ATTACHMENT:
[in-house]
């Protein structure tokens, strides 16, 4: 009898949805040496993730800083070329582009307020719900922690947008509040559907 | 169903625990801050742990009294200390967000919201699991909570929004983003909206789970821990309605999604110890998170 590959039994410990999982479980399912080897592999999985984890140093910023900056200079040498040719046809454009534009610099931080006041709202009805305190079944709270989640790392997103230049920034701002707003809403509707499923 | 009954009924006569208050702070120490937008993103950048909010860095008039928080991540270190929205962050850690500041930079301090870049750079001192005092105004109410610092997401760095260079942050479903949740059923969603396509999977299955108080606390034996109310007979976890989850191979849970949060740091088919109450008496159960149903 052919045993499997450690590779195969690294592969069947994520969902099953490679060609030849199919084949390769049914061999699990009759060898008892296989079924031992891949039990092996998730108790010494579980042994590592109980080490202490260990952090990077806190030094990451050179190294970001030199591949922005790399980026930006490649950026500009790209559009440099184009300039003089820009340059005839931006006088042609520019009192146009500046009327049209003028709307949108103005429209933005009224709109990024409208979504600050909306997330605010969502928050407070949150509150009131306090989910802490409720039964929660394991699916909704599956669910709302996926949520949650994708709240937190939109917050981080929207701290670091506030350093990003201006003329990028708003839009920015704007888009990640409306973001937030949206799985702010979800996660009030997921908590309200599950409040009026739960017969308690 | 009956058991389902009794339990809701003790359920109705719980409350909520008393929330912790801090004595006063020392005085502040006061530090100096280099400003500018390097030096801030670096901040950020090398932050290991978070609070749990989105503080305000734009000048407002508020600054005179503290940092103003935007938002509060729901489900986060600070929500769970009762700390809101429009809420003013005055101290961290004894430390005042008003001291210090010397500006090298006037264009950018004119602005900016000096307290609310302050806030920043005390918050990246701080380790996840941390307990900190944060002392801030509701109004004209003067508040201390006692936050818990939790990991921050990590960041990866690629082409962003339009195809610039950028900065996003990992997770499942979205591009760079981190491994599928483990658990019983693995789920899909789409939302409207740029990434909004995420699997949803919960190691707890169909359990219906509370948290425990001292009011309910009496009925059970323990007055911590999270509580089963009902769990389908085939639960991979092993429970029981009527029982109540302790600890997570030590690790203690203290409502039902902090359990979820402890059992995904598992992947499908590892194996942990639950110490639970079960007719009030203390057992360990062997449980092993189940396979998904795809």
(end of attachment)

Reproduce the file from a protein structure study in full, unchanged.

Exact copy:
[in-house]
């Protein structure tokens, strides 16, 4: 009898949805040496993730800083070329582009307020719900922690947008509040559907 | 169903625990801050742990009294200390967000919201699991909570929004983003909206789970821990309605999604110890998170 590959039994410990999982479980399912080897592999999985984890140093910023900056200079040498040719046809454009534009610099931080006041709202009805305190079944709270989640790392997103230049920034701002707003809403509707499923 | 009954009924006569208050702070120490937008993103950048909010860095008039928080991540270190929205962050850690500041930079301090870049750079001192005092105004109410610092997401760095260079942050479903949740059923969603396509999977299955108080606390034996109310007979976890989850191979849970949060740091088919109450008496159960149903 052919045993499997450690590779195969690294592969069947994520969902099953490679060609030849199919084949390769049914061999699990009759060898008892296989079924031992891949039990092996998730108790010494579980042994590592109980080490202490260990952090990077806190030094990451050179190294970001030199591949922005790399980026930006490649950026500009790209559009440099184009300039003089820009340059005839931006006088042609520019009192146009500046009327049209003028709307949108103005429209933005009224709109990024409208979504600050909306997330605010969502928050407070949150509150009131306090989910802490409720039964929660394991699916909704599956669910709302996926949520949650994708709240937190939109917050981080929207701290670091506030350093990003201006003329990028708003839009920015704007888009990640409306973001937030949206799985702010979800996660009030997921908590309200599950409040009026739960017969308690 | 009956058991389902009794339990809701003790359920109705719980409350909520008393929330912790801090004595006063020392005085502040006061530090100096280099400003500018390097030096801030670096901040950020090398932050290991978070609070749990989105503080305000734009000048407002508020600054005179503290940092103003935007938002509060729901489900986060600070929500769970009762700390809101429009809420003013005055101290961290004894430390005042008003001291210090010397500006090298006037264009950018004119602005900016000096307290609310302050806030920043005390918050990246701080380790996840941390307990900190944060002392801030509701109004004209003067508040201390006692936050818990939790990991921050990590960041990866690629082409962003339009195809610039950028900065996003990992997770499942979205591009760079981190491994599928483990658990019983693995789920899909789409939302409207740029990434909004995420699997949803919960190691707890169909359990219906509370948290425990001292009011309910009496009925059970323990007055911590999270509580089963009902769990389908085939639960991979092993429970029981009527029982109540302790600890997570030590690790203690203290409502039902902090359990979820402890059992995904598992992947499908590892194996942990639950110490639970079960007719009030203390057992360990062997449980092993189940396979998904795809």